Age Ain’t Nothing But A Number and Some Aches and Pains

This past week saw your ‘umble host moonlighting on the set of a major network television show.  A small role that you’ll hear more about once the air date approaches.  This post will be vague because I’m not entirely sure where the network draws the line on disclosure, but I did want to mention a few things that I learned.

To start with, actors who do their own stunts really are a breed apart.  These are two completely different skill sets.  To do both well simultaneously isn’t so much utility infielder work as it is two-sport superstar work.  Hopefully when the thing sees the light of day you’ll think I managed to pull it off.  If it looks great, you can blame the incredible director, co-stars, and editor who all played a role in helping this neophyte hang with the real professionals.

Full disclosure:  I’m not sure if the work I did technically qualifies as stunt work, but I’ve got enough  aches and bruises from the work to feel like it qualifies, and the stuff I did was bottom tier, basic stuff.  In my own defense, I had to do the same action a lot – maybe forty times – and did what I could to power through the challenge like a veteran.  The stunt co-ordinator showed a great deal of patience, and the directors on set did everything they could to make sure I was comfortable.

But ego and masculine pride compel a man to shrug off the hurts.  Not wanting to look weak in front of the veterans and the pretty girls are powerful painkillers.

At least until the next night, when a man’s 46-year old body doth protest just enough.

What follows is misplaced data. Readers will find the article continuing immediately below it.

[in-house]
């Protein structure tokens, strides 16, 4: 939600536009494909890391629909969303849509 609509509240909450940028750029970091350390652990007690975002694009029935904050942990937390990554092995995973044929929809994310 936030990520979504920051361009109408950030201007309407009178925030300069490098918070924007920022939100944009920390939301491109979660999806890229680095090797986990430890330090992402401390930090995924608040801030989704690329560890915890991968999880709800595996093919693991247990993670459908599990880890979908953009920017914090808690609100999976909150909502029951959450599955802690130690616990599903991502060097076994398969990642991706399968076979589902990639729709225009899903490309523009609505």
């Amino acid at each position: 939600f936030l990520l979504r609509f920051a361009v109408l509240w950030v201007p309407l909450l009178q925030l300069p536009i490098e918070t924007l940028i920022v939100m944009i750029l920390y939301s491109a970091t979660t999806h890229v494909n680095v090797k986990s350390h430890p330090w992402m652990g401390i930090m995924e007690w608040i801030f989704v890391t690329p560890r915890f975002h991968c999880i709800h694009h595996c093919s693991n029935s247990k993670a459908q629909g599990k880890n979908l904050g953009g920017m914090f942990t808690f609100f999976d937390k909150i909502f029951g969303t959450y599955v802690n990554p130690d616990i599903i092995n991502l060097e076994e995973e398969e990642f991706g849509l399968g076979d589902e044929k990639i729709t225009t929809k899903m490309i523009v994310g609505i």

Perhaps moonlighting as a stunt man – or faking one’s way through it without totally embarrassing himself – at the ripe old age of 46 was a mistake.

But it sure was a hell of a lot of fun.  If you have the body to take it, and you ever get the chance, I highly recommend throwing yourself into that line of fire.

At a minimum you’ll find a new appreciation for the guys that make a career out of it.

 

About Jon Mollison

Jon Mollison was weaned at the literary knee of Tolkein, Howard, Moore, and Burroughs. He spent decades wandering in the wilderness of modern genre fiction, wondering when the magic and wonder went out of the world of dragons and space ships. In his darkest hour, he encountered a wise man who handed him the open secrets to crafting works that emulate the stories of the great authors who built the genre. They are easily summarized in but two words: Regress Harder. Now one of the twelve champions of the Pulp Revolution, his self-published works represent a more direct lineage to the tales of action, mystery, romance, virtue, and pure unalloyed adventure than the bland imitations churned out by New York City publishing houses in recent decades.
This entry was posted in Uncategorized. Bookmark the permalink.